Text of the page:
Sunday, November 27, 2011

Legacy Astrophotography: The Milky Way

The Milky Way from Scutum to Cepheus. I had longed dreamed of puting together such a mosaic. It was one long night in September, and on a work night no less! The first exposure started at 9:17 PM and the last exposure ended at 1:28 AM, the next morning.

A mosaic of 4 panels, each a 60 minute exposure using a Pentax 67 with 105mm f/2.4 lens at f/4.8, Fujicolor Superia 100. Due to unmanageable color gradiants I decided to convert to b&w to make it publishable. It qualifies for the coveted Legacy category.

The original could make a poster as tall as an interior wall, say 2' x 8'.

Legacy Astrophotography: Northern Milky Way

It is the end of the road for the Great Rift. The rift ends at the "Northern Coal Sack" just south (right, in this photo)of Deneb. LeGentil 3 (left of center) is often mistaken for the NCS, but as you can see it is not as dark and opaque.

A mosaic of two frames, each a 60 minute exposure using a Pentax 67 with 105mm f/2.4 lens stopped down to f/4.8 and utilizing Fujicolor Superia 100 (CN) photographic film.

Saturday, November 26, 2011

Legacy Astrophotography: Summer's Mid-Rift

I was fortunate to get a night where I could compose two long exposure photographs of our Milky Way's Great Rift, utilizing an equatorial platform.

You will note that Comet Garradd is located just west of Brocchi's Cluster.

A mosaic of two frames, each employed the use of a Pentax 67 camera and 165 f/2.8 portrait lens stopped to f/4.8 and a 60 minute exposure on Fujicolor Superia 100 (CN) photographic film. The two frames were scanned on an Epson V600 and assembled in Adobe Photoshop.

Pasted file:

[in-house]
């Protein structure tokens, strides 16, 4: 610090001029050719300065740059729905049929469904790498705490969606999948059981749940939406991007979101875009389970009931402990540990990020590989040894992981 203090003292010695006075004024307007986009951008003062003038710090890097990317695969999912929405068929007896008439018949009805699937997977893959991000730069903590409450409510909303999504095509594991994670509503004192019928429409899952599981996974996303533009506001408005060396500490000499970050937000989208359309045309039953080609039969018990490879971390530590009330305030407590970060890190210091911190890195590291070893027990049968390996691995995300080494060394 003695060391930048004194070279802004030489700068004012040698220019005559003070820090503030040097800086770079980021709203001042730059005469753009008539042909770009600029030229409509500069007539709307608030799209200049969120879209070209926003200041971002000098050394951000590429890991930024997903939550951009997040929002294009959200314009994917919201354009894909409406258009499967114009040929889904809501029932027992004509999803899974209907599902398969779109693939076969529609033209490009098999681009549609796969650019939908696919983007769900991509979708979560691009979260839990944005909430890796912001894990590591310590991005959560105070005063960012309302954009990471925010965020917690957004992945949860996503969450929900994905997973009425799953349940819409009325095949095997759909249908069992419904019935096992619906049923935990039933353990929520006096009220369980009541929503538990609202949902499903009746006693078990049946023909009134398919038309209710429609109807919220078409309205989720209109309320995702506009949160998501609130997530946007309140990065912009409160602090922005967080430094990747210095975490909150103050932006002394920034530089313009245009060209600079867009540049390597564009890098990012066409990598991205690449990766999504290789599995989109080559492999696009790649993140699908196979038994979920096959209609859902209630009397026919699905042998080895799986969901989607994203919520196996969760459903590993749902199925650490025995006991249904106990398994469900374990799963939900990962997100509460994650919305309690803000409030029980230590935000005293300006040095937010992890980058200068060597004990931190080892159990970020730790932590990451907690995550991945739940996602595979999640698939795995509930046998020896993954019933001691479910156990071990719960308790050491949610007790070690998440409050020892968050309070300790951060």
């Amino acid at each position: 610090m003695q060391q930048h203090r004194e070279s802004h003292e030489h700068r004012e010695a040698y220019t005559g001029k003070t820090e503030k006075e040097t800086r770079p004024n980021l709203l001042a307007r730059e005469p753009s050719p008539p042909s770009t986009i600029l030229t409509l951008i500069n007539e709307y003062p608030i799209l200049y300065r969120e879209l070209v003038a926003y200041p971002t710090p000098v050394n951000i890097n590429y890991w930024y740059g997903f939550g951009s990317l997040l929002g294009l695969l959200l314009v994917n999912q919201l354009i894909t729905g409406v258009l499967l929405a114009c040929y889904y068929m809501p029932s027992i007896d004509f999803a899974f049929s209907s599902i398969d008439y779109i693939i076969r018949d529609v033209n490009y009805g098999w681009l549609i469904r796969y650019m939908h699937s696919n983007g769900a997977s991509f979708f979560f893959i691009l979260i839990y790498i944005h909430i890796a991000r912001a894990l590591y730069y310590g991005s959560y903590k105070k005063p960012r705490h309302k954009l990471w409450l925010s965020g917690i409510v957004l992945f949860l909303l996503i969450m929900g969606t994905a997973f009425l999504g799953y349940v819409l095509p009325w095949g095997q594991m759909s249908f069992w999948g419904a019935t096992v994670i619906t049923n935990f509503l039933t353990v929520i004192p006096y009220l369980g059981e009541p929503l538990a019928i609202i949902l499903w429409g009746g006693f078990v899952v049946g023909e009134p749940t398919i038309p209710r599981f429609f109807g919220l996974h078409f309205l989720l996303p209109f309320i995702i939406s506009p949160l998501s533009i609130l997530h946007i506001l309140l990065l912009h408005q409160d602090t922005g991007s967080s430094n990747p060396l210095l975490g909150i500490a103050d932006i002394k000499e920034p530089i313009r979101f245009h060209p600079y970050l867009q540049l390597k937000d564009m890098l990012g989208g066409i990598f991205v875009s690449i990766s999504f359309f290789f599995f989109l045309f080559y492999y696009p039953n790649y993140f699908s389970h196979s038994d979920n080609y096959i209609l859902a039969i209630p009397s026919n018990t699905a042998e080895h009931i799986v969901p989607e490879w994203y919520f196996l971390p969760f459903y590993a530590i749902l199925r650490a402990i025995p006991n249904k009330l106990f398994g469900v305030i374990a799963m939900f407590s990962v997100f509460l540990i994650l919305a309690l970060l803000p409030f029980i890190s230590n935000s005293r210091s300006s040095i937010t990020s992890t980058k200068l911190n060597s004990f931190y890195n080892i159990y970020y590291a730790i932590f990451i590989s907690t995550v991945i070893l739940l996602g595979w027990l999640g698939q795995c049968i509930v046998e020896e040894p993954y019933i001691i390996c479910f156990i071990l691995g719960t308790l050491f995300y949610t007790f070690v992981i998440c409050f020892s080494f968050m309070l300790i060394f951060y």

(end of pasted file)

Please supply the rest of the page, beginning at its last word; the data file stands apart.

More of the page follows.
The Legacy Project is a planned sequence of photographs of the night sky. Over the last several years astrophotographers have switched to digital as the medium of choice. While there are many reasons to do this, film is still a great way to capture wide-field images of the Milky Way and the sky in general.

The project's mission is to continue film's "Legacy" as a medium for long exposure images of the night sky.

The sequence of photos started in October 2009 and will end at a point yet to be determined.

Great care has been given to compose, expose, and process each image. Only the best combination of film, lenses and exposure times are used.

Each image is shot under the dark skies of my home in Maine.

My goal is to produce the finest images obtainable with film emulsions.